Housing Boom? Prices Still Haven’t Recovered in 477 Cities

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Detroit, Michigan
Harold Stiver / Shutterstock.com

Everybody knows housing values have exploded in recent years. But difficult as it is to believe, hundreds of markets across the country still have not recovered from the housing bubble that burst about 15 years ago.

An analysis by Zillow that The Wall Street Journal requested finds that 477 markets across the country still have not fully recovered from that heart-wrenching event in which millions of people lost their homes or saw tens of thousands of dollars in equity disappear.

As of April 2022, average home values in these markets had not climbed above where they were in the early 2000s. They include cities such as Detroit and Flint in Michigan and Hartford, Connecticut.

Other major cities — including Chicago and Cleveland — just recently rose above the peaks achieved during the housing bubble.

All of this means that even in major cities such as Chicago, Cleveland and Detroit, homeowners who bought homes during the housing bubble peak still would not be able to sell at a profit. That is especially true when you adjust prices for inflation.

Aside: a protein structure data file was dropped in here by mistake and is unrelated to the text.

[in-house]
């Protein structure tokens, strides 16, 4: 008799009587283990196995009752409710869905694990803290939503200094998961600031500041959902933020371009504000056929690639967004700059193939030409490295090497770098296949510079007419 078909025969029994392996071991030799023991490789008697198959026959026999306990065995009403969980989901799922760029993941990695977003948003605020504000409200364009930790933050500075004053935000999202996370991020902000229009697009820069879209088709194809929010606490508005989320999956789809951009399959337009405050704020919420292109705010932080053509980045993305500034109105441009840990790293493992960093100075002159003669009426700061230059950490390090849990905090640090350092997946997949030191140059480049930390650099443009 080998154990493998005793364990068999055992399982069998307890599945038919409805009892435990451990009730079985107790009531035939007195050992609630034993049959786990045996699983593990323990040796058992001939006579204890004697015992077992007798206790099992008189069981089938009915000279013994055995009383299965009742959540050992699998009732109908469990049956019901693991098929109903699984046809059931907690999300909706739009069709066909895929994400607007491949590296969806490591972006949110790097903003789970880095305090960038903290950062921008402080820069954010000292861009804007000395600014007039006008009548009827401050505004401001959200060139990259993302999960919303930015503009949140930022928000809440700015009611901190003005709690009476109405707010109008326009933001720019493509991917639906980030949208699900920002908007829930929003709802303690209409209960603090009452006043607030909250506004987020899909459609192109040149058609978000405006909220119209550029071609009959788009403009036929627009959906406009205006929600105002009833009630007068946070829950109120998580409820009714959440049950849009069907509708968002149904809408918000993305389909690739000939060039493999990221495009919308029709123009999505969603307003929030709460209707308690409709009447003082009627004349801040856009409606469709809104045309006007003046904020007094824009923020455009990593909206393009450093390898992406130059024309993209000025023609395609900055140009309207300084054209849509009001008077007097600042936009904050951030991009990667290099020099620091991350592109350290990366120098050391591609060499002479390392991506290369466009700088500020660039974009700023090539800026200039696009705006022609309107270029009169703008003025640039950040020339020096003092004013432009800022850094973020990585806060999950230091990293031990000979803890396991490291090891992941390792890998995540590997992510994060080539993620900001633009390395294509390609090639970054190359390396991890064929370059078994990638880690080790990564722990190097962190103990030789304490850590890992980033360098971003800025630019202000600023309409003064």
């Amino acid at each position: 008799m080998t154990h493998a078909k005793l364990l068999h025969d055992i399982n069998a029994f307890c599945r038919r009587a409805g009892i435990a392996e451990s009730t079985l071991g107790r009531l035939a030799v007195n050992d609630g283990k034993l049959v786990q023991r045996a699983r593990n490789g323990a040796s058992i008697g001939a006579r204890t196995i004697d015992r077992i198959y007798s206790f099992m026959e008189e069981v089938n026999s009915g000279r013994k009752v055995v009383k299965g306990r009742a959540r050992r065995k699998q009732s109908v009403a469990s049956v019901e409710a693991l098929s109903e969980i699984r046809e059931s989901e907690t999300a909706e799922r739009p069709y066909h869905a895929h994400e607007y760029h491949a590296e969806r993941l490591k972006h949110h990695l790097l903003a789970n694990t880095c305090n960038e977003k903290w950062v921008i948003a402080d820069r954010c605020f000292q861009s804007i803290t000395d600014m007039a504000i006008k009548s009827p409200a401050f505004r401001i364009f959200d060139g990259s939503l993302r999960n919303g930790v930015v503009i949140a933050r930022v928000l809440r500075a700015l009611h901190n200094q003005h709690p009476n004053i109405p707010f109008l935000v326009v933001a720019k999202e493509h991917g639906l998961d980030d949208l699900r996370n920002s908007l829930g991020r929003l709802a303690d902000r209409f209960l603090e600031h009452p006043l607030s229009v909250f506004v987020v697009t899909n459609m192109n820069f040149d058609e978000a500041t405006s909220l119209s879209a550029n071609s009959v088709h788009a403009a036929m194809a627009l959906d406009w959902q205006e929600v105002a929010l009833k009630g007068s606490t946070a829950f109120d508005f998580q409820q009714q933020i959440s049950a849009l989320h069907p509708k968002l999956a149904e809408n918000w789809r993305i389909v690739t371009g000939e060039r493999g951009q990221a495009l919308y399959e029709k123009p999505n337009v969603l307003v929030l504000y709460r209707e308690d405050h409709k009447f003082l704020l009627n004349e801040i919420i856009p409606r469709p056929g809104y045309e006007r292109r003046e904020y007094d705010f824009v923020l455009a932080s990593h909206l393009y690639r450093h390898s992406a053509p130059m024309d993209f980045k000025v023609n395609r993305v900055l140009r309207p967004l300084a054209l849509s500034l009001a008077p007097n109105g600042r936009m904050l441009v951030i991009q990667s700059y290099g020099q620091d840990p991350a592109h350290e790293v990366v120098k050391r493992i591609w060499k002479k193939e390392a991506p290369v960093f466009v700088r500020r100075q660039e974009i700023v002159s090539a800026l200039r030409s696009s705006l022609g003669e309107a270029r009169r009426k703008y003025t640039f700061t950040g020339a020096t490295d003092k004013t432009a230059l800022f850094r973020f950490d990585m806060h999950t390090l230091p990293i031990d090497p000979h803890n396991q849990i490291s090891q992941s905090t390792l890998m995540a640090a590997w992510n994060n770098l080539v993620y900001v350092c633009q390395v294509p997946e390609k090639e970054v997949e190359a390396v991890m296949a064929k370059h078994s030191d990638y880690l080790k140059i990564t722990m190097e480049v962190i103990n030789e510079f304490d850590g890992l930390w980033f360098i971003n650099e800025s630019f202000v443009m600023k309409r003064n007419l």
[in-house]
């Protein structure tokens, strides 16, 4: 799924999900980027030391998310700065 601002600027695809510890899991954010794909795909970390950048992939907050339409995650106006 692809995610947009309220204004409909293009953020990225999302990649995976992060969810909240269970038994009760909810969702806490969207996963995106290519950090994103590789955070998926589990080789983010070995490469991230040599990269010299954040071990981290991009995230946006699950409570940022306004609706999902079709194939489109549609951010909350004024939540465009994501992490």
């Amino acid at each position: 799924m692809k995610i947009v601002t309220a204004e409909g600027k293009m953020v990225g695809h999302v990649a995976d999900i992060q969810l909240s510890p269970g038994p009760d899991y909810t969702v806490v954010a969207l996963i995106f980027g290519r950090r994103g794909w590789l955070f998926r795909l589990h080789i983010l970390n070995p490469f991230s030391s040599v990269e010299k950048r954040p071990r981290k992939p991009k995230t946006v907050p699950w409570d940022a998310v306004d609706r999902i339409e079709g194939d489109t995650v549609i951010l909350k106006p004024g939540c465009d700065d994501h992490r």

According to the WSJ:

“The economic recovery since the 2007-09 recession has been uneven, with some cities thriving with high-paying tech jobs and soaring home prices while others struggled. Even as remote work during the Covid-19 pandemic enabled more workers to live anywhere, the population has grown in cities such as Austin, Texas, and Phoenix but has continued to shrink in cities such as Detroit and Cleveland.”

The WSJ notes that many of the cities struggling to return to the heights of the housing bubble have smaller populations.

And among the cities on this list, more than 400 have typical home values that are at least 80% of the way back to where they were during the housing bubble. That means these cities just need home values to increase a relatively small amount to pop over the housing bubble highs.

Still, the WSJ concludes that the fact that so many homeowners remain underwater 15 years after the housing bubble burst “highlights the decline or stagnation of a surprising number of American communities.”

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